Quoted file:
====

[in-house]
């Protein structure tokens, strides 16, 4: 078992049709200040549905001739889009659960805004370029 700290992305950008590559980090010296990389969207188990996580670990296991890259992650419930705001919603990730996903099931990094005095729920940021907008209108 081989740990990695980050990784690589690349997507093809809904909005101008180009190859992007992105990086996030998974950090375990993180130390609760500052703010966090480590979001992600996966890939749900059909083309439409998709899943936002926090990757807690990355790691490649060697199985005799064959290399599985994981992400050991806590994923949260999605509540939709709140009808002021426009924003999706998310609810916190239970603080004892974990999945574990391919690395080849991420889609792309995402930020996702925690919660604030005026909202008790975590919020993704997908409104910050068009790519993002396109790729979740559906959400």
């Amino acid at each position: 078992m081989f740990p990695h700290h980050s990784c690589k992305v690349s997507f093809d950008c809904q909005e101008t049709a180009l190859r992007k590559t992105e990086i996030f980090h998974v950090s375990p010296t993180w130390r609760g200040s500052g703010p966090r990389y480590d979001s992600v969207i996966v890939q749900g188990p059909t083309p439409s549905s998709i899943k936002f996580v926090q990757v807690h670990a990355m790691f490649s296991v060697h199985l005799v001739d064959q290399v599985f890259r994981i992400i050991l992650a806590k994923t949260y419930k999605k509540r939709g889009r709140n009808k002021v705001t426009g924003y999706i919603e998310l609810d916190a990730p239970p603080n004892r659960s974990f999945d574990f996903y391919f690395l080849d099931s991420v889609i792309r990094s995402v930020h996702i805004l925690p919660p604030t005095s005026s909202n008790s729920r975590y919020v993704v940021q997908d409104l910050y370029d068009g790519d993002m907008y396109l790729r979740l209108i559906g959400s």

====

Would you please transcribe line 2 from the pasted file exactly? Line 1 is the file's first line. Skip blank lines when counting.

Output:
């Protein structure tokens, strides 16, 4: 078992049709200040549905001739889009659960805004370029 700290992305950008590559980090010296990389969207188990996580670990296991890259992650419930705001919603990730996903099931990094005095729920940021907008209108 081989740990990695980050990784690589690349997507093809809904909005101008180009190859992007992105990086996030998974950090375990993180130390609760500052703010966090480590979001992600996966890939749900059909083309439409998709899943936002926090990757807690990355790691490649060697199985005799064959290399599985994981992400050991806590994923949260999605509540939709709140009808002021426009924003999706998310609810916190239970603080004892974990999945574990391919690395080849991420889609792309995402930020996702925690919660604030005026909202008790975590919020993704997908409104910050068009790519993002396109790729979740559906959400």